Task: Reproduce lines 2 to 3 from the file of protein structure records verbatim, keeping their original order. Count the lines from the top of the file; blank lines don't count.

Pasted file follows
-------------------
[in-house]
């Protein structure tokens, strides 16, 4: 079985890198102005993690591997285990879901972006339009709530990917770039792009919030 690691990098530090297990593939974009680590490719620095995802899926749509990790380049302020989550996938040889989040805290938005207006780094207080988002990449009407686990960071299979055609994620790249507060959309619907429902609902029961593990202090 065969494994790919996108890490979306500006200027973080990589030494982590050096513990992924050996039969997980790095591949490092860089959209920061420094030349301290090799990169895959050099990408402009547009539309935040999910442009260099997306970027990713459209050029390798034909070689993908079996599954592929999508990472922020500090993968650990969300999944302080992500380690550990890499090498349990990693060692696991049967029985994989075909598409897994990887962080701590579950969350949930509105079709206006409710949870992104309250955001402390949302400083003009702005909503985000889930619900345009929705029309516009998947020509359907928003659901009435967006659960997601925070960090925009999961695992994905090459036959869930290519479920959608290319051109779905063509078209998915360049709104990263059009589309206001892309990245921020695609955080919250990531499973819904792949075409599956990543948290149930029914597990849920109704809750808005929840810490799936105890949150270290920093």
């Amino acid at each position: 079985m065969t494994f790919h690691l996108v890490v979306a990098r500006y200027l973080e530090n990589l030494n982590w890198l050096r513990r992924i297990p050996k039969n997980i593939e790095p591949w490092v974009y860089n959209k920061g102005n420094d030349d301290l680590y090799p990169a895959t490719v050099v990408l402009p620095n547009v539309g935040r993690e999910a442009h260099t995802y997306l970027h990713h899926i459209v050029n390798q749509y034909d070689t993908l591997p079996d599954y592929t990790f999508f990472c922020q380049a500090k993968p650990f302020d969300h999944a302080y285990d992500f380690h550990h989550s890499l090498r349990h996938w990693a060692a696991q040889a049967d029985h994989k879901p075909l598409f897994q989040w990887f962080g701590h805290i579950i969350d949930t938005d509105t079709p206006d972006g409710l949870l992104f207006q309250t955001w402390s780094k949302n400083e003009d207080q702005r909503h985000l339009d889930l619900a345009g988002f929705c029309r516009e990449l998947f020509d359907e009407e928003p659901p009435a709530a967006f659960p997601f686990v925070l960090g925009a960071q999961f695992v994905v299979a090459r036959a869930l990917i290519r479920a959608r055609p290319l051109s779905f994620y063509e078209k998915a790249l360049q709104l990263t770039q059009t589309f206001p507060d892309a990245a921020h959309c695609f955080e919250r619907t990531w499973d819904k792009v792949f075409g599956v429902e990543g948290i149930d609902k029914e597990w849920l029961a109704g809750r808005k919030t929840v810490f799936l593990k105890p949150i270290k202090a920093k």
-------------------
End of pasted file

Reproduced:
């Protein structure tokens, strides 16, 4: 079985890198102005993690591997285990879901972006339009709530990917770039792009919030 690691990098530090297990593939974009680590490719620095995802899926749509990790380049302020989550996938040889989040805290938005207006780094207080988002990449009407686990960071299979055609994620790249507060959309619907429902609902029961593990202090 065969494994790919996108890490979306500006200027973080990589030494982590050096513990992924050996039969997980790095591949490092860089959209920061420094030349301290090799990169895959050099990408402009547009539309935040999910442009260099997306970027990713459209050029390798034909070689993908079996599954592929999508990472922020500090993968650990969300999944302080992500380690550990890499090498349990990693060692696991049967029985994989075909598409897994990887962080701590579950969350949930509105079709206006409710949870992104309250955001402390949302400083003009702005909503985000889930619900345009929705029309516009998947020509359907928003659901009435967006659960997601925070960090925009999961695992994905090459036959869930290519479920959608290319051109779905063509078209998915360049709104990263059009589309206001892309990245921020695609955080919250990531499973819904792949075409599956990543948290149930029914597990849920109704809750808005929840810490799936105890949150270290920093």
């Amino acid at each position: 079985m065969t494994f790919h690691l996108v890490v979306a990098r500006y200027l973080e530090n990589l030494n982590w890198l050096r513990r992924i297990p050996k039969n997980i593939e790095p591949w490092v974009y860089n959209k920061g102005n420094d030349d301290l680590y090799p990169a895959t490719v050099v990408l402009p620095n547009v539309g935040r993690e999910a442009h260099t995802y997306l970027h990713h899926i459209v050029n390798q749509y034909d070689t993908l591997p079996d599954y592929t990790f999508f990472c922020q380049a500090k993968p650990f302020d969300h999944a302080y285990d992500f380690h550990h989550s890499l090498r349990h996938w990693a060692a696991q040889a049967d029985h994989k879901p075909l598409f897994q989040w990887f962080g701590h805290i579950i969350d949930t938005d509105t079709p206006d972006g409710l949870l992104f207006q309250t955001w402390s780094k949302n400083e003009d207080q702005r909503h985000l339009d889930l619900a345009g988002f929705c029309r516009e990449l998947f020509d359907e009407e928003p659901p009435a709530a967006f659960p997601f686990v925070l960090g925009a960071q999961f695992v994905v299979a090459r036959a869930l990917i290519r479920a959608r055609p290319l051109s779905f994620y063509e078209k998915a790249l360049q709104l990263t770039q059009t589309f206001p507060d892309a990245a921020h959309c695609f955080e919250r619907t990531w499973d819904k792009v792949f075409g599956v429902e990543g948290i149930d609902k029914e597990w849920l029961a109704g809750r808005k919030t929840v810490f799936l593990k105890p949150i270290k202090a920093k």